Snape shook his head as if to clear it, and mentally drug himself back into the present. No sense wallowing in past miseries, he scolded himself. Regret was unproductive. The key to the Sorceror’s Stone awaited him on the off-limits third-floor wing!
Snape briskly ascended the steps, his pace as quick and as silent as a shadow’s. The Potions master knew how to walk like a cat when he wished; the Marauders had long ago taught him the value of stealth. Hogwarts was full of bad memories. Seven years and dozens of bitter enemies—some of whom had been in his own house until the war had begun—made for a great many reasons to keep his thoughts grounded in the present.
Oh, it was not that the halls and stairs and rooms did not hold the same humiliating, painful, depressing memories, no. The memories remained, like dagger-sharp crystallized tears…but now they were bottled, and labeled, and stored, and lined up in neat rows like the bottles of his potions ingredients on the shelves in his dungeon domain. Everything had its use, and everything had its place…even grief. For the most valuable lesson Snape had ever learned was the lesson so many of his students seemed too lazy or too small-minded to grasp these days.
Snape could take any bottle he wished at any time, remove the stopper, pour out the contents, and bottle it back up again when it had accomplished its purpose. Lies dripped from his tongue like honey, and for the most part were lapped up eagerly. He could glide into a room full of people, unnoticed, as invisible as if he wore a cloak of demiguise hair. Or he could charge into a classroom like a raging black funnel-cloud and send disruptive students scurrying for cover. He could change personalities and camouflage himself like a chameleon, or like a Boggart, he could take whatever form his adversary most feared.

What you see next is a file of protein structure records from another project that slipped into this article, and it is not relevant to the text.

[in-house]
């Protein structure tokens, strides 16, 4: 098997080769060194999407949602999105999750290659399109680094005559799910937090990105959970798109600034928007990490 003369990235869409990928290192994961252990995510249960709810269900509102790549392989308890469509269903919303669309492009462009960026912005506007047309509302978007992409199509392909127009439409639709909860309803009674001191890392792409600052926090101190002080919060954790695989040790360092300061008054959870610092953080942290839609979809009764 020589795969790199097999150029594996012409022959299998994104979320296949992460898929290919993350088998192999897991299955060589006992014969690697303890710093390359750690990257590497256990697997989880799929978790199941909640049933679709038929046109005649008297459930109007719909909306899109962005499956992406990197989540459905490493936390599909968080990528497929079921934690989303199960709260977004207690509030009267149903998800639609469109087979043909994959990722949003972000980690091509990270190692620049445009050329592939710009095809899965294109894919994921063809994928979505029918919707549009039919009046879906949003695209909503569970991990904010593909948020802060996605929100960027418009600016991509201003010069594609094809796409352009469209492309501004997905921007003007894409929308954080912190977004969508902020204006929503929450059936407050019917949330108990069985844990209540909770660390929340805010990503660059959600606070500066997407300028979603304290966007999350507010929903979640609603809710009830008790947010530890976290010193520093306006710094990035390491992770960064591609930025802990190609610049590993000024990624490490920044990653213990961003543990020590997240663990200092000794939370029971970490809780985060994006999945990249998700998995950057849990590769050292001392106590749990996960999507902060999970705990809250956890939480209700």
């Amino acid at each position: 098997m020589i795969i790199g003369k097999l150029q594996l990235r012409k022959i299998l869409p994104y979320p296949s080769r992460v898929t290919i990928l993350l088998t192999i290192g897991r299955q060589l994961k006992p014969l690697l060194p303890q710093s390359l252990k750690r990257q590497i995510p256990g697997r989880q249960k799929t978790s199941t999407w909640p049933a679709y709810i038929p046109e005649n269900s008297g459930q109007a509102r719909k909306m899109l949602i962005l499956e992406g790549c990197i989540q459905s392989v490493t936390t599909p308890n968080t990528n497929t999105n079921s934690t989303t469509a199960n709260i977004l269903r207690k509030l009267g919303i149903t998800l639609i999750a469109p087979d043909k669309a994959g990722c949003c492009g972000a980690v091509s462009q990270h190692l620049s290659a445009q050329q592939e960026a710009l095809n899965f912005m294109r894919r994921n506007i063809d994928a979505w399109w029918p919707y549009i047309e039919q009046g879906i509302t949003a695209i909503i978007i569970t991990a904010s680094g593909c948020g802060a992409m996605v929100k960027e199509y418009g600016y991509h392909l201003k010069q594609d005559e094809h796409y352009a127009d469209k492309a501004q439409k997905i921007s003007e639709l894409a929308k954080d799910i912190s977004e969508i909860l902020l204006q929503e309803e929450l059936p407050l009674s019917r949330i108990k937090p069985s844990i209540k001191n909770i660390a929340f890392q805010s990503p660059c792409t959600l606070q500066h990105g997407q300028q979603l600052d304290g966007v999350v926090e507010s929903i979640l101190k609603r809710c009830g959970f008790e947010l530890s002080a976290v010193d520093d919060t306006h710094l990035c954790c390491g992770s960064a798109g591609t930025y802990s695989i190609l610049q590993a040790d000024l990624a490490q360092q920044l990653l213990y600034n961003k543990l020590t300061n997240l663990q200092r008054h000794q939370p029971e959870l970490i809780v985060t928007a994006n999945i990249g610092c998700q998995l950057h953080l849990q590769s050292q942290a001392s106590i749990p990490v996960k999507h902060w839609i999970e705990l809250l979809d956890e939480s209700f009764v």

Snape always used to be at the mercy of others, and they had shown little of it indeed. And that was all well and good, for it had made him stronger, and had taught him the weakness and uselessness of the foolish concept of mercy. To have mercy on an enemy was to grant him another chance to destroy you with the next blow. And Snape had learned a little more with each defeat, had risen again a little stronger for each time that he had been struck down. It had not taken Voldemort’s instruction to show him the true measure of things. No, life itself had been his greatest teacher. He did, however, have to admit that it was Voldemort who had taught him the secrets of power and control over enemies, emotions, thoughts, minds, indeed, to be master of all he surveyed. Vengeance, Voldemort had promised, and peace, security, satisfaction. Indeed, all of the things Dumbledore claimed to offer, but had not the will to enforce. These things Voldemort had understood, and for a while Voldemort had had the will and the power to make them happen.